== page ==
Jul 14, 2019, 7:02 PM
Journalist ID: 2382
News Code: 83395615
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Anniversary of Breathless JCPOA

Tehran, July 14, IRNA - A nuclear deal between Iran and world powers that was expected to meet the interests of both sides in a win-win game is hardly breathing today at the end of fourth year of its life due to withdrawal of the US from the deal and the failure of other members to adhere to their responsibilities and subsequently the reduction of Iran's obligations.

On July 14, 2015, after 22 months of talks, Iran and the world powers reached a nuclear deal called the Joint Comprehensive Plan of Action (JCPOA); an agreement expected to terminate over a decade of divisions between the two sides and put their relations in the normal course without tension.

In the early months of the implementation of the JCPOA, Tehran's relations with the world have significantly made progress in various fields, especially in the field of trade and economic relations, and witnessed the conclusion of the largest economic agreements.

In this short period that the United States was among other members of the JCPOA, many attempts were made to kill the agreement due to the supremacy of the Republican spectrum in the presidential election and Donald Trump’s coming in to power. After months of unsuccessful attempts to force Iran to exit the JCPOA, Trump finally chose to withdraw from the deal.

On May 8,  2018, Trump officially announced the withdrawal of the United States, and subsequently imposed unilateral sanctions against Iran, which became operational in two phases. During the first phase, the dollar, rials, gold and precious metals were targeted as well as the automotive industry and aircraft sales to Iran. The second round of sanctions, which began on November 4, put the oil industry, banking, shipping, insurance, and energy sectors of Iran on the list of sanctions.

Even the exemptions that the United States had inevitably considered for eight major Iranian oil buyers were eventually abandoned following Iran's maximum pressure policy so that Iran's oil exports could reach zero; a goal that has not yet been met despite the White House's all-out efforts.

The Islamic Republic of Iran, until the first anniversary of the withdrawal of the JCPOA ( this year May), endured patience, hoping that the European allies of the United States would fulfill their obligations. But Europe's repeated unrealized pledges sufficing just political support for the JCPOA forced Iran to decrease obligations.

The spark of declining commitments came at the same time as the first anniversary of the US withdrawal from the nuclear deal at the meeting of the Supreme National Security Council, and since then, Tehran has declined its commitments on the basis of Articles 26 and 36.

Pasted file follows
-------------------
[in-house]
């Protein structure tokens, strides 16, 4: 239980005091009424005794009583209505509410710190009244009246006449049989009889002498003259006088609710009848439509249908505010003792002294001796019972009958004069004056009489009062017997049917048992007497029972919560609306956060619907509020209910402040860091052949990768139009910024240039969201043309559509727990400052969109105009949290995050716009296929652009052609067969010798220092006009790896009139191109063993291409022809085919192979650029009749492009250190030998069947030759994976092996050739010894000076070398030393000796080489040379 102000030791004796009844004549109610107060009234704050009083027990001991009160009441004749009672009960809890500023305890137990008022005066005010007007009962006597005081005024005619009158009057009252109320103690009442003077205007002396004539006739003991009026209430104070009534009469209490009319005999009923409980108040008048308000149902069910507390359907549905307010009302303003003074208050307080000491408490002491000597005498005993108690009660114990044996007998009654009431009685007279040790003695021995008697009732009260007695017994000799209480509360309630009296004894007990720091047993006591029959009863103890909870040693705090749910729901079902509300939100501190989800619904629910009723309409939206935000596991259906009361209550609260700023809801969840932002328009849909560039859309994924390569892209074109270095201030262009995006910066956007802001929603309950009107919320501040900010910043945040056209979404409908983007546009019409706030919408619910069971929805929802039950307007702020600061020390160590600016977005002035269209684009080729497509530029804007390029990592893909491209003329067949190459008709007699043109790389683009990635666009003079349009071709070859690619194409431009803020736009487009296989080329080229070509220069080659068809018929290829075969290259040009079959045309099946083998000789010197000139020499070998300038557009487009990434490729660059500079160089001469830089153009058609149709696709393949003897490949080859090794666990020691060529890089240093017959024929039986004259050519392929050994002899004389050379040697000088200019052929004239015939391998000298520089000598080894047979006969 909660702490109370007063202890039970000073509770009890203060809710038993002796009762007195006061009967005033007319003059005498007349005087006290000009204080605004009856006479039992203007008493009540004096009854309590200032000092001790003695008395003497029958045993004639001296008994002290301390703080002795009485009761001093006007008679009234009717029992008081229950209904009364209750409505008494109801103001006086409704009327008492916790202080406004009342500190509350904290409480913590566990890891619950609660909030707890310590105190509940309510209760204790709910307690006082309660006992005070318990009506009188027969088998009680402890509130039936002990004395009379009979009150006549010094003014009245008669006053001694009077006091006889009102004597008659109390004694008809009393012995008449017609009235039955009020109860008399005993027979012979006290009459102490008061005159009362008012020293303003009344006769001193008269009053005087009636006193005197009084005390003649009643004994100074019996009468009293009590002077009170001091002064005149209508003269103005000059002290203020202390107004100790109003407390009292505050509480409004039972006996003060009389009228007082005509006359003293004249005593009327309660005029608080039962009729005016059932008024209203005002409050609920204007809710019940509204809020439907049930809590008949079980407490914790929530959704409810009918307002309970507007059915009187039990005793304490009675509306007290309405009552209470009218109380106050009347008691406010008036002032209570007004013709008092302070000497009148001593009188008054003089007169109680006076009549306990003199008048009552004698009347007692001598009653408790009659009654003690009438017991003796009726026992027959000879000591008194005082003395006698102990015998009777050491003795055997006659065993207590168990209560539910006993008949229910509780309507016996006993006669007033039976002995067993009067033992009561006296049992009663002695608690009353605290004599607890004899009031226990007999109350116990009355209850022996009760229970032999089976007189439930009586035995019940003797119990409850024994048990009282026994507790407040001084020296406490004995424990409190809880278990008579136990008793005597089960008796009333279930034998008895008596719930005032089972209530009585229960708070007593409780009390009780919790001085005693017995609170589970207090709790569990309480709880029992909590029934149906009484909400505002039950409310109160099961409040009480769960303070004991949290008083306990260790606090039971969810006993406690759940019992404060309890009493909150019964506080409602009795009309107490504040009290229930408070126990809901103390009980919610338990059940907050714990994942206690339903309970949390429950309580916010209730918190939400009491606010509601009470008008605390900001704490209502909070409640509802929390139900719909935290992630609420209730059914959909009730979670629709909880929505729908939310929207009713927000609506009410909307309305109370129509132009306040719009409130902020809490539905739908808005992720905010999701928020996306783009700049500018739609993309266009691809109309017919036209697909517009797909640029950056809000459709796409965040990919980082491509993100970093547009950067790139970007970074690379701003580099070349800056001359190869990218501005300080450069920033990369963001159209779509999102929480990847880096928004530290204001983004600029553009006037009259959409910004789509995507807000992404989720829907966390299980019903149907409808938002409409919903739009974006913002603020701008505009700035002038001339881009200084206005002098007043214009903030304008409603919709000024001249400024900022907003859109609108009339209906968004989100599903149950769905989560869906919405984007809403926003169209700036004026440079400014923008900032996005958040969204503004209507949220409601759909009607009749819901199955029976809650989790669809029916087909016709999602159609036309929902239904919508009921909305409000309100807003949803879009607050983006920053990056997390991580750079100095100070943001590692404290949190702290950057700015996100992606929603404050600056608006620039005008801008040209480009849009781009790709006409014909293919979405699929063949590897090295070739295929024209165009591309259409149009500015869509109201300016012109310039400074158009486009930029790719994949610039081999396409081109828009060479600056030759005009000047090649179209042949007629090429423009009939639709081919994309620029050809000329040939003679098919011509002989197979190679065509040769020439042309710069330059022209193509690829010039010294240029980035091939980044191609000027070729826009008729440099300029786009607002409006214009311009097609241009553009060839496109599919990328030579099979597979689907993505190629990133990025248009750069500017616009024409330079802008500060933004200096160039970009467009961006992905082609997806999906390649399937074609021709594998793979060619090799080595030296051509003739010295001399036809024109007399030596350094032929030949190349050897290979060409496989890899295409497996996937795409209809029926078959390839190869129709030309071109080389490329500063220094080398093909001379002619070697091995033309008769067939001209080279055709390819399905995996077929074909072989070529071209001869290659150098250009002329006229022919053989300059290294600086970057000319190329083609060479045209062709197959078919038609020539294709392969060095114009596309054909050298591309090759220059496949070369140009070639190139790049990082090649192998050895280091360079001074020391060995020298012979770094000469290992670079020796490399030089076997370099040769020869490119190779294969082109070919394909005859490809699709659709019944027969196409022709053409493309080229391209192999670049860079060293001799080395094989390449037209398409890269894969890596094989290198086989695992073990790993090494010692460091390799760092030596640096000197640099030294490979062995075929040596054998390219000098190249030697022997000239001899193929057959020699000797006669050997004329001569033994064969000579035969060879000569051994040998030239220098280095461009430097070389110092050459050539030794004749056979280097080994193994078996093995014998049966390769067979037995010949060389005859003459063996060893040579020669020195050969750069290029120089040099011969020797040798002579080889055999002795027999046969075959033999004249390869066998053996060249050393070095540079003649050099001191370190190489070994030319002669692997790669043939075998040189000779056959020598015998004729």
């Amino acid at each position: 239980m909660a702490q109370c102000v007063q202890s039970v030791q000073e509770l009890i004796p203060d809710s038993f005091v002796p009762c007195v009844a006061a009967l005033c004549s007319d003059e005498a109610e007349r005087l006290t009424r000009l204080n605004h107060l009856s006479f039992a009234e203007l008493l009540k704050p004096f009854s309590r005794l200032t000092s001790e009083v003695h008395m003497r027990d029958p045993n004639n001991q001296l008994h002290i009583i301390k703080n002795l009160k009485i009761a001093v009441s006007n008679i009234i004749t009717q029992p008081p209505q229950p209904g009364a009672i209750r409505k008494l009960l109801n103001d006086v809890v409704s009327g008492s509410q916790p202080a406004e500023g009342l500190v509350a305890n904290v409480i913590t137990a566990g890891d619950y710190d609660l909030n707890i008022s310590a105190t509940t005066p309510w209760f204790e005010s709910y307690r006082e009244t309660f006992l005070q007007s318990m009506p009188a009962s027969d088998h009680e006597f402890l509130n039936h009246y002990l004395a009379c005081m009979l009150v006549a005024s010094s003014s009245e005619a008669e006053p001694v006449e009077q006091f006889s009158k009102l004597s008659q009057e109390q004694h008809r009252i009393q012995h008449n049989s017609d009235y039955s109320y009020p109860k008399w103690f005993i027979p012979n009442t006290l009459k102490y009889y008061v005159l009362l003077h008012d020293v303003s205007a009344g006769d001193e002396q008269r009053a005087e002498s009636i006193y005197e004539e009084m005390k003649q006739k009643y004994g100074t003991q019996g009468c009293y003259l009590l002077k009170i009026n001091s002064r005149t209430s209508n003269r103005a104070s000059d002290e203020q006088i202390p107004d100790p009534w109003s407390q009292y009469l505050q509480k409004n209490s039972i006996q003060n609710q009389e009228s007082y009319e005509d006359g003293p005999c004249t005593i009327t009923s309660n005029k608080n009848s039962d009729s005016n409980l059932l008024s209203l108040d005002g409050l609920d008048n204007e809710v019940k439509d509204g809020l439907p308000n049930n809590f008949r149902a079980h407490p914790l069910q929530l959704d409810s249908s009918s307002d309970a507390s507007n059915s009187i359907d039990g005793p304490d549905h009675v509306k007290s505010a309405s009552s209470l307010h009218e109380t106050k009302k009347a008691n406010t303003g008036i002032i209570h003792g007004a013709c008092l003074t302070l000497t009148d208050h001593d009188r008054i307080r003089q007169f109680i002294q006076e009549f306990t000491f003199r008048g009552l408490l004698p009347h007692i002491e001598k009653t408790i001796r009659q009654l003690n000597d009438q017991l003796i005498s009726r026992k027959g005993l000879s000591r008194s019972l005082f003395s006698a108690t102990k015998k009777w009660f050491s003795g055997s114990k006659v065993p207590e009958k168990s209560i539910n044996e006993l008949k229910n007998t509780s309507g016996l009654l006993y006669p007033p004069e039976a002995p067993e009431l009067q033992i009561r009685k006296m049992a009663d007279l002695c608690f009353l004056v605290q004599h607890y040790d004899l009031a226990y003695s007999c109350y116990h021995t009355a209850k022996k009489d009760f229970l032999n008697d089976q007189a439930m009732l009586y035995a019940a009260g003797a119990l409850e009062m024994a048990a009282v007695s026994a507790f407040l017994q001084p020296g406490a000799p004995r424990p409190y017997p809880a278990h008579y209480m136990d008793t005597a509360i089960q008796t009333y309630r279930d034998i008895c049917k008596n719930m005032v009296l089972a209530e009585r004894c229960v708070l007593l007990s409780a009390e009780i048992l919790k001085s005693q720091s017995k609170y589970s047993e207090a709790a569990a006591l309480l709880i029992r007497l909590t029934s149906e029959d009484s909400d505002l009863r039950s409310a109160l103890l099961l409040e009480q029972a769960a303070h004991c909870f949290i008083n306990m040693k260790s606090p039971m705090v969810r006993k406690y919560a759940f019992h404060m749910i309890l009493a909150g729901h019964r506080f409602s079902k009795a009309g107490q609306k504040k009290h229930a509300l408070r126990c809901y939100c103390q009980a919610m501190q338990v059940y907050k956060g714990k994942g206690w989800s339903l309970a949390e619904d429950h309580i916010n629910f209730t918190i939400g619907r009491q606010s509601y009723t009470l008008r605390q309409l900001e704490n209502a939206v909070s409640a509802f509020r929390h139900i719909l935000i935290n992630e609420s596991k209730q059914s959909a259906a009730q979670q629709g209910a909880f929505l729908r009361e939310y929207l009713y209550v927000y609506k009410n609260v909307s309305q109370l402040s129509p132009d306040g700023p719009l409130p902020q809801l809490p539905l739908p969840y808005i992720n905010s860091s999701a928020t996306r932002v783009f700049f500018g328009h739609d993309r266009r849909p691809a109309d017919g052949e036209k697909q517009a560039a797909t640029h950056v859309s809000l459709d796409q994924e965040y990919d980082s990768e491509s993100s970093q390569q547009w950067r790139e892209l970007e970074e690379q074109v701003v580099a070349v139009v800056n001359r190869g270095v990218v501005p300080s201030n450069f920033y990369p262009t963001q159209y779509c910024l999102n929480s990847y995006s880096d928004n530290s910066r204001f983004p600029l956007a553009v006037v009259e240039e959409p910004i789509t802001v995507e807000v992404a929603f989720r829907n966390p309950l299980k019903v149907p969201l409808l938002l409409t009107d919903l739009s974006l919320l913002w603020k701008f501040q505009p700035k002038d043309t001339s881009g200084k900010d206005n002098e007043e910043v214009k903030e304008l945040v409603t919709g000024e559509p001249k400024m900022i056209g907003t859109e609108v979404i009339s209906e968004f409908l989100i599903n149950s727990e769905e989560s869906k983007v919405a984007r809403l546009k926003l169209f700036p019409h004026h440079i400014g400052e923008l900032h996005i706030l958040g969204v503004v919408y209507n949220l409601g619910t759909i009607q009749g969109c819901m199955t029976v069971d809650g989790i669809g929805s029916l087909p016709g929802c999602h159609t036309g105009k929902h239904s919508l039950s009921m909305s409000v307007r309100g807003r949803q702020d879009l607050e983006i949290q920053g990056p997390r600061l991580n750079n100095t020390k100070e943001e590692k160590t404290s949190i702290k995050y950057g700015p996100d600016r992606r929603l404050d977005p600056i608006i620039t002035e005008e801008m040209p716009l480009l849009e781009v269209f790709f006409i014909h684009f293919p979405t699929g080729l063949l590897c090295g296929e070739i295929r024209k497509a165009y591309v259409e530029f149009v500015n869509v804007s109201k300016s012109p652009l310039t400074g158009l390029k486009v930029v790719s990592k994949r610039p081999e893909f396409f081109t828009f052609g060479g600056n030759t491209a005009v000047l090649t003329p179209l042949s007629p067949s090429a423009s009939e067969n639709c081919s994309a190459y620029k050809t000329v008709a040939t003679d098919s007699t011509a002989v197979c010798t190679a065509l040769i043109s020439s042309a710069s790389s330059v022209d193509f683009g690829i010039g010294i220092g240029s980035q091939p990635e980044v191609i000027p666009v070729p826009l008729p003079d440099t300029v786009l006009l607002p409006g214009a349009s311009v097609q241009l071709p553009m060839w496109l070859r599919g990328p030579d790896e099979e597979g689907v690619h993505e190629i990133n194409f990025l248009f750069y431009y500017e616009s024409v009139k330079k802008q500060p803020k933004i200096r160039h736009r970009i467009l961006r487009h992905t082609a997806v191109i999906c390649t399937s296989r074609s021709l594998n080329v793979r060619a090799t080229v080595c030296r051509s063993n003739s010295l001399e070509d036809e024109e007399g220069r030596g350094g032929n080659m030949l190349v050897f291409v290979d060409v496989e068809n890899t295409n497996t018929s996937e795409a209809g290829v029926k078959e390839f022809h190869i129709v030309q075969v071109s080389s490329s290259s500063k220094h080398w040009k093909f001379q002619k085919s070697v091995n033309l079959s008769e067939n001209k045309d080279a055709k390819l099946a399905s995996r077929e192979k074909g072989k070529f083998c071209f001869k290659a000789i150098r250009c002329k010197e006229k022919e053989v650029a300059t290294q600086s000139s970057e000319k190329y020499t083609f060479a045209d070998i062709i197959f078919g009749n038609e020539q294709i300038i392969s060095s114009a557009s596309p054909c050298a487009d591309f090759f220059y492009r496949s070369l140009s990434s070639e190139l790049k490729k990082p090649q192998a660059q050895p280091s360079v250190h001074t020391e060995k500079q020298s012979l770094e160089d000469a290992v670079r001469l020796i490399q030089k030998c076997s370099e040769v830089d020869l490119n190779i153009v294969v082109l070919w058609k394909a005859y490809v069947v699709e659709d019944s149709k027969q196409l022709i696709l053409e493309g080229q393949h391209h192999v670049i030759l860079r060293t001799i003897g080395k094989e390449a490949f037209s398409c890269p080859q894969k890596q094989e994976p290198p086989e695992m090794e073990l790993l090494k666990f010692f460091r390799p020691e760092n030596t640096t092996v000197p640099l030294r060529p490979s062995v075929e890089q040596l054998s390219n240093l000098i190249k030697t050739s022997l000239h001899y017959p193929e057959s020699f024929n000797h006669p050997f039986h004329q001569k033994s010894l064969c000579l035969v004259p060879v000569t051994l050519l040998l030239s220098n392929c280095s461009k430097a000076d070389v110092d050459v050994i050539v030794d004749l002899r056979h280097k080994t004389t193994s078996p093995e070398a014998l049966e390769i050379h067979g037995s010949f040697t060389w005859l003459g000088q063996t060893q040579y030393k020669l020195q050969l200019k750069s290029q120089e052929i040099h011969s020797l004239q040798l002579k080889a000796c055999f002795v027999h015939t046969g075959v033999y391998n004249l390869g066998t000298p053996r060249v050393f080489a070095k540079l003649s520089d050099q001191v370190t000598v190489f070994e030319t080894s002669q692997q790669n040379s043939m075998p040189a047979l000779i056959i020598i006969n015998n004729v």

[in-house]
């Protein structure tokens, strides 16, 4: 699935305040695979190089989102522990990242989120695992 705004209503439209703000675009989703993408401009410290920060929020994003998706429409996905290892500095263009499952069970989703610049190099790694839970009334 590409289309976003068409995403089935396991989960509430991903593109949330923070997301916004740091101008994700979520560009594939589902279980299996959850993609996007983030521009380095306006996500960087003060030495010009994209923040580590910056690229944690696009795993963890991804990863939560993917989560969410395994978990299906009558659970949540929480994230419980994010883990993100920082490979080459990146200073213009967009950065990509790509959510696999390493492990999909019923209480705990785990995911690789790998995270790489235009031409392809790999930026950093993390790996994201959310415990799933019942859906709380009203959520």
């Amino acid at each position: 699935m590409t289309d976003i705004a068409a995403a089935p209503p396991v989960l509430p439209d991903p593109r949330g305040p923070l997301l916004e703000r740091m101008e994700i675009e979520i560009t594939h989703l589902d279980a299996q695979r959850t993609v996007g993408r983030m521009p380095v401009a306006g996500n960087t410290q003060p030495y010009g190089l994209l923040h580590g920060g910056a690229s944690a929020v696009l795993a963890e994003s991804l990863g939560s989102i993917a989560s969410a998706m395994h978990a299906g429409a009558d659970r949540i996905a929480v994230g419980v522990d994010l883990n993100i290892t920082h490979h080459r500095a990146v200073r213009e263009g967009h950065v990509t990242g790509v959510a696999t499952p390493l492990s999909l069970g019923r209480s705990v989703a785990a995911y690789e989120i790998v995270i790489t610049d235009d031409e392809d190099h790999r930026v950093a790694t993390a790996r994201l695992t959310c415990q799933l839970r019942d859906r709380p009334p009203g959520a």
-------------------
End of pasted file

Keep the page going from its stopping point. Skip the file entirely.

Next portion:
Iran's first step in this direction was taken with increasing uranium reserves and on July 1, Foreign Minister, Mohammad Javad Zarif, announced the increase in uranium reserves, and said, "As we have already announced and as confirmed by the International Atomic Energy Agency (IAEA), Tehran has crossed the level of producing 300 kilograms of enriched uranium.

Iran's second step was taken concurrent with the two-month deadline which had been set by the Supreme National Security Council for the remaining parties to fulfill the obligations. So, on the expiry of the deadline, on July 7, a news conference with the attendance of Spokesman for the Atomic Energy Organization of Iran (AEOI) Behrouz Kamalvandi, Iran's Deputy Foreign Minister Seyyed Abbas Araghchi and Government Spokesman Ali Rabiei was held during which a rise in uranium enrichment was stressed.

In this phase, according to a spokesman for the Atomic Energy Organization, Iran has crossed 4.5 percent of enrichment; an action approved by the IAEA experts. While the JCPOA has set a 3.67 percent richness for Iran's enriched uranium.

After taking the second step, Iran set a two-month deadline for the signatories and in case of failure to fulfill the demands it will take the third step; a step that is similar to that of nuclear activities in pre-JCPOA era, and Kamalvandi comments it on its details that increasing the number of centrifuges, installing IR2 and IR2M centrifuges, increasing the number of active centrifuges in the enrichment cascades and enriching 20 percent ​​are among options of step three.

On the other hand, despite the implementation of the European financial mechanism called "INSTEX", there is still no sign of its effect on Iran's economy. About two weeks ago, at the end of the twelfth meeting of the Joint Commission of the JCPOA at Vienna, a 9-paragraph statement was issued, which outlined the implementation of INSTEX.

Part of Paragraph 4 of the statement stated that France, Germany and the United Kingdom informed the members that the INSTEX was operational and available to all EU member-states, and its first transactions are being processed. The ongoing complementary cooperation will be accelerated with the Iranian parallel institutions (Iran and Europe's trade and financing mechanism).

Many experts believe that recent tensions between Iran and the United States have acted as a driving force for Europeans; tensions that, if exacerbated and continued, not only the JCPPA, but will endanger the security of the region and trans-region. Hence, during the visit of various Union officials to Iran, such as the visit of German Foreign Minister Heiku Maas and Emmanuel Bonne, diplomatic adviser to the French President, Tehran-Washington disagreements were among the issues discussed.

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